Hush says this is absolutely true of Australian student experiences. “Survivors report that they have been disbelieved, blamed for their abuse, silenced or abandoned by the institution. We wrote this letter because we are tired of the university’s inaction. We are using our collective voice to urge the university to step up and take charge on this issue.”

Though they didn’t get back to our calls yesterday, Sydney University has refuted the claims of inaction in a statement to Fairfax. “Any suggestion that the University has stalled action on assault on campus is untrue,” it reads. “It remains deeply disturbing that the prevalence of sexual assault is not zero. However an extensive campus survey has demonstrated that the incidence of sexual assault on campus is much lower than in the general community. This survey was conducted with support and input from the student community who helped to guide the structure and nature of questions in the survey.”

The Broader Problem

Earlier this year, Sydney University’s Deputy Vice Chancellor’s office released a report on a survey of just under 2,000 of its 56,000 enrolled students at the university. It claimed that “a majority of students felt positive about the University of Sydney’s concern for their welfare”. Though it also found that 40 percent of women surveyed had experienced some form of unacceptable behaviour, and only 1 percent of people who experienced sexual assault, harassment or rape reported it to the university. Of those who did, 41 percent said that the university’s formal procedures did not help them deal with the problem.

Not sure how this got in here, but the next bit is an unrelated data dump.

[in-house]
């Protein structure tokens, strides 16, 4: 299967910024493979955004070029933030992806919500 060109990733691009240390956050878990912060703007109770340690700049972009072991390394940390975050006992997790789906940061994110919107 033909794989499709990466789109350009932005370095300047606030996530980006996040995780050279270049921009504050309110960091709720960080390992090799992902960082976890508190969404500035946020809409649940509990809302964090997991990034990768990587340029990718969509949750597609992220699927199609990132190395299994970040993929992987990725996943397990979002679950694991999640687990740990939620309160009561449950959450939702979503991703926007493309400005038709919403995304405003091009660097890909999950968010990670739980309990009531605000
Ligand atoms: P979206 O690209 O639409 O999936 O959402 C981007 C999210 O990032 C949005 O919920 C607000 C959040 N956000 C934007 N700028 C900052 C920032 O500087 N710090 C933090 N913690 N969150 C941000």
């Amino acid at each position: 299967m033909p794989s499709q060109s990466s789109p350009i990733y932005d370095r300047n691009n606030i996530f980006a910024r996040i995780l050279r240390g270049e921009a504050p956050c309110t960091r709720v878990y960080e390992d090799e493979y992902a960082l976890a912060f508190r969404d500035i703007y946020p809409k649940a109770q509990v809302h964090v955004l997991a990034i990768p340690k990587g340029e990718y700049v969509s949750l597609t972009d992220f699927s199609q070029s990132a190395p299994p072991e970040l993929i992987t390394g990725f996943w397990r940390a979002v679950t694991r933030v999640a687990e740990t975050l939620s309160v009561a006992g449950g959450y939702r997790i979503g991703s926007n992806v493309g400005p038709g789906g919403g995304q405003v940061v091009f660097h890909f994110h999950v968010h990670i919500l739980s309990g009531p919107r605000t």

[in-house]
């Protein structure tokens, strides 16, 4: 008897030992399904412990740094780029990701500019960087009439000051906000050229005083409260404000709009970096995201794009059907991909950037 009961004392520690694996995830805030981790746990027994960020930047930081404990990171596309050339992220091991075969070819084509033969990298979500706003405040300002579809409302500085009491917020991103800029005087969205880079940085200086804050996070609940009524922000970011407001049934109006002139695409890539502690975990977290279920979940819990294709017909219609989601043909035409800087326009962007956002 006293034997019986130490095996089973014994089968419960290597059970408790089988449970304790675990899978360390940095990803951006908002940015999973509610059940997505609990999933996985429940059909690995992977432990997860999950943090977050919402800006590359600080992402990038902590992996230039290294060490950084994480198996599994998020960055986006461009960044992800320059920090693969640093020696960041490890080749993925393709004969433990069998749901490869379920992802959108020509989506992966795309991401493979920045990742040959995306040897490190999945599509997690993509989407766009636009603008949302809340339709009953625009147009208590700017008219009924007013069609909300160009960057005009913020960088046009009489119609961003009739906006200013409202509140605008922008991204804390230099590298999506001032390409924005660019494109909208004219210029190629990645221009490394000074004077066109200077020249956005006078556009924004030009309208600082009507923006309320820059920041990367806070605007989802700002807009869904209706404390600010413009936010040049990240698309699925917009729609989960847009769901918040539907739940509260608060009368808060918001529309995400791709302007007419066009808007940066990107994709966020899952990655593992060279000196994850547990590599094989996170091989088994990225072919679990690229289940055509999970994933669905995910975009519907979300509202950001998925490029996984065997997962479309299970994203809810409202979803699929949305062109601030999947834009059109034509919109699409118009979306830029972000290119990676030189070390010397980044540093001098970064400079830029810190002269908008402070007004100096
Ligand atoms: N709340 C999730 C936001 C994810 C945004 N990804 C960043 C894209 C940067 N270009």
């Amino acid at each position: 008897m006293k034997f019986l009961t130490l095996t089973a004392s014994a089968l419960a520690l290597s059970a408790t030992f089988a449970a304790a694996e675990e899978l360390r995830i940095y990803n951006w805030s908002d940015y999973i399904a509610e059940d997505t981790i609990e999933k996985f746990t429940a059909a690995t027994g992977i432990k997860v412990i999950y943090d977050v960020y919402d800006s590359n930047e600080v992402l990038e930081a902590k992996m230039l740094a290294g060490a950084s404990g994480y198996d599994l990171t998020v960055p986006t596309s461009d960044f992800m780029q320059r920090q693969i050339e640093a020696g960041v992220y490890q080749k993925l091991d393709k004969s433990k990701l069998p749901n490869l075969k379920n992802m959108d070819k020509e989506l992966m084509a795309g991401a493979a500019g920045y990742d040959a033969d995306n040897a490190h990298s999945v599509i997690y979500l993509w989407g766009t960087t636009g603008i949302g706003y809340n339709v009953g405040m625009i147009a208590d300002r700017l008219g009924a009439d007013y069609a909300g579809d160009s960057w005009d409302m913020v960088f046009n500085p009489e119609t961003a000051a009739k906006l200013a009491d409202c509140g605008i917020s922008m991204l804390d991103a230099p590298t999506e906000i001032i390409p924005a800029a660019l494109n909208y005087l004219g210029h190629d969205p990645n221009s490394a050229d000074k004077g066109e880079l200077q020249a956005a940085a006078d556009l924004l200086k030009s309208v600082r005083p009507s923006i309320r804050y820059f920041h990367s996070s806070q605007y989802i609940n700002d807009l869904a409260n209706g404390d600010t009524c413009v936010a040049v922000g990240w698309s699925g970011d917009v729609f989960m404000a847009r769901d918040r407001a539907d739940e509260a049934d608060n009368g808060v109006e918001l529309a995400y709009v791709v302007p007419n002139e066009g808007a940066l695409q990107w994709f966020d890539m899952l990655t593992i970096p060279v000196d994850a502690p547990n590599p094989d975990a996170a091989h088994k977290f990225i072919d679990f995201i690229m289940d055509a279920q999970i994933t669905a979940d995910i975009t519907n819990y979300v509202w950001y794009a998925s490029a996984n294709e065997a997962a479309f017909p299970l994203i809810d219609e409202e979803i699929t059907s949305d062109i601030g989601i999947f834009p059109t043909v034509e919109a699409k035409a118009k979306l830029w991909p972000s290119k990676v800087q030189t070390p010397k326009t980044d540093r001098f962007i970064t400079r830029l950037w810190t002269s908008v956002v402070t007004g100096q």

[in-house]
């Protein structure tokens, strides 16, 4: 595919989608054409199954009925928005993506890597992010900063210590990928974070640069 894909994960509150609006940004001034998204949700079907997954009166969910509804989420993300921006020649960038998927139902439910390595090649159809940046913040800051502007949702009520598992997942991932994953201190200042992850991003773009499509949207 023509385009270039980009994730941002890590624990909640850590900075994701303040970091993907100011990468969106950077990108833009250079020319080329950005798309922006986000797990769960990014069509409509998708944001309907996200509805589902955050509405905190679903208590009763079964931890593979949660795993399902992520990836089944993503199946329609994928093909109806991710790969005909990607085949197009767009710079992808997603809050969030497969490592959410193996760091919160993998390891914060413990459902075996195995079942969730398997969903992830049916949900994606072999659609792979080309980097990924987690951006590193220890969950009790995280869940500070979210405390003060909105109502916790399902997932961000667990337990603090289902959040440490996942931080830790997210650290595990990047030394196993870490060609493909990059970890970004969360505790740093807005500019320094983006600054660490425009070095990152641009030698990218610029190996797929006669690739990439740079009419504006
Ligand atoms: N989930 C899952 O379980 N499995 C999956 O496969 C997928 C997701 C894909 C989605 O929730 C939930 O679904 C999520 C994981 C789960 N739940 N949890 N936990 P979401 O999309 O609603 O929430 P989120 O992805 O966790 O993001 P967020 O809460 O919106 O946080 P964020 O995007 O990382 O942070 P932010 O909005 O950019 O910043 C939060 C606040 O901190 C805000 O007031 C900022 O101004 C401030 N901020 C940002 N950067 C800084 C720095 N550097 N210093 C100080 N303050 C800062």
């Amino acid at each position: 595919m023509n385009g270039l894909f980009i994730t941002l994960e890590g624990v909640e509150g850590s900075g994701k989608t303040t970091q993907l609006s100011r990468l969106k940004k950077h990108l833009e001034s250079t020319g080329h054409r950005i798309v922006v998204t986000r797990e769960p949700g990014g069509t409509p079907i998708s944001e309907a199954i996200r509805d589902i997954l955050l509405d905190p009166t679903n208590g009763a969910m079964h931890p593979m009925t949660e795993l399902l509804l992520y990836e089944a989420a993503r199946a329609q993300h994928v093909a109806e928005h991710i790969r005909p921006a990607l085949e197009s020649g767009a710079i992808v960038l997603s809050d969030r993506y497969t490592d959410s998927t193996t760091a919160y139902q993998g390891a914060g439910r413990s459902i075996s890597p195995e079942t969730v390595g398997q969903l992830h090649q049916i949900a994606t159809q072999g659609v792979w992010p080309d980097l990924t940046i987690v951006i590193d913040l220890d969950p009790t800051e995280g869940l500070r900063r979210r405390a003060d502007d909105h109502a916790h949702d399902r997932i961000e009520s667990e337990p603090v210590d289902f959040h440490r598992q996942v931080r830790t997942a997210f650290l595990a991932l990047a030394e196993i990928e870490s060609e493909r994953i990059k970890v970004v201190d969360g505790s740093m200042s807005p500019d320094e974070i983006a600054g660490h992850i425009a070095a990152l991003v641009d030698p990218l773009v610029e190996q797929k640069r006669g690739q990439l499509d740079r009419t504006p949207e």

The report ascribed the low reporting rate to a lack of knowledge about support services, and it was at pains to point out that only a small percentage of the respondents had experienced rape and that most incidents took place off-campus. The recommendations in the report were mostly about providing policy statements and clearer communications. It’s not clear how many of those recommendations have yet been implemented, but in their statement this morning the university also pointed to a hotline which connects staff to counsellors and training with the Rape Crisis Centre.

Hush says this this was just a drop in the ocean of what needs to be done. “It’s a difficult thing to change, it’s a systematic cultural issue and takes a lot of work, and there’s no financial incentive for them to do that work”.

Back in 2014, Fairfax reported that Australia’s leading universities (with the exception of ANU) had backed away from recommendations by a 2011 review led by then Sex Discrimination Commissioner Elizabeth Broderick to gather more information about sexual assault on campus. Even then, people like the Human Rights Commission’s Alexandra Shehadie and University of Melbourne’s principal of Janet Clarke Hall, Damian Powell, were attributing this to “fear of media repercussions” and “perception of reputational risk”. Being known as the ‘rape university’, it seems, is far worse than being the ‘rape university’.

Now, Universities Australia and The Hunting Ground Australia Project (a local initiative I have worked with which bases itself off the findings of the film) have asked the Australian Human Rights Commission to undertake Australia’s first-ever national prevalence survey on university student experiences of sexual assault and sexual harassment. The survey will launch today at UNSW and will reach across 39 universities to provide robust data on the scale and nature of student’s experiences of sexual harassment and assault.

While she supports this initiative, Hush says that just asking about experiences of sexual violence is not enough. “Those results are irrelevant unless we know what the attitudes and understanding are around consent, sexuality and gender; that’s where the work to make real change has to happen.”

Feature image via Nina Dillon Britton/Twitter.

Jane Gilmore is a Melbourne based writer and editor. She blogs at janegilmore.com and tweets at @janetribune.